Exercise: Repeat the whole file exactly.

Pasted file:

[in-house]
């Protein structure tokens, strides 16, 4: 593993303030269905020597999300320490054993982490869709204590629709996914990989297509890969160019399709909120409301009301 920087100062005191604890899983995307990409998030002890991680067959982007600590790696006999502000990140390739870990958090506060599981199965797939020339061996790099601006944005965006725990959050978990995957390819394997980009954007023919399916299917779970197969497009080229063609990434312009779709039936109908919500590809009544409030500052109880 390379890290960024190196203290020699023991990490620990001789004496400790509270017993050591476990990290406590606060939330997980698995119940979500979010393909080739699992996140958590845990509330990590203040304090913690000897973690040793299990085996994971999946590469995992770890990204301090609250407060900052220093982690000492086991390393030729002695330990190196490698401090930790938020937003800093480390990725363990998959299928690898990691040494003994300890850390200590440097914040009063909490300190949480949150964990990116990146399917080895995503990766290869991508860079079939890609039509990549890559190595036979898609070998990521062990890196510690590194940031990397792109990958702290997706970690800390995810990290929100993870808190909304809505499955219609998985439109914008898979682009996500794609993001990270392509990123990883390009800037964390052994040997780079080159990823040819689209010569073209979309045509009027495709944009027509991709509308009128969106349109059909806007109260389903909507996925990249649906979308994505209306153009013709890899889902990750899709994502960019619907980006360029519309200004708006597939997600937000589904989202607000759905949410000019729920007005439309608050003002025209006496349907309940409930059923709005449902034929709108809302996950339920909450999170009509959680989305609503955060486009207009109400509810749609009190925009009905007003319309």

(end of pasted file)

[in-house]
């Protein structure tokens, strides 16, 4: 593993303030269905020597999300320490054993982490869709204590629709996914990989297509890969160019399709909120409301009301 920087100062005191604890899983995307990409998030002890991680067959982007600590790696006999502000990140390739870990958090506060599981199965797939020339061996790099601006944005965006725990959050978990995957390819394997980009954007023919399916299917779970197969497009080229063609990434312009779709039936109908919500590809009544409030500052109880 390379890290960024190196203290020699023991990490620990001789004496400790509270017993050591476990990290406590606060939330997980698995119940979500979010393909080739699992996140958590845990509330990590203040304090913690000897973690040793299990085996994971999946590469995992770890990204301090609250407060900052220093982690000492086991390393030729002695330990190196490698401090930790938020937003800093480390990725363990998959299928690898990691040494003994300890850390200590440097914040009063909490300190949480949150964990990116990146399917080895995503990766290869991508860079079939890609039509990549890559190595036979898609070998990521062990890196510690590194940031990397792109990958702290997706970690800390995810990290929100993870808190909304809505499955219609998985439109914008898979682009996500794609993001990270392509990123990883390009800037964390052994040997780079080159990823040819689209010569073209979309045509009027495709944009027509991709509308009128969106349109059909806007109260389903909507996925990249649906979308994505209306153009013709890899889902990750899709994502960019619907980006360029519309200004708006597939997600937000589904989202607000759905949410000019729920007005439309608050003002025209006496349907309940409930059923709005449902034929709108809302996950339920909450999170009509959680989305609503955060486009207009109400509810749609009190925009009905007003319309």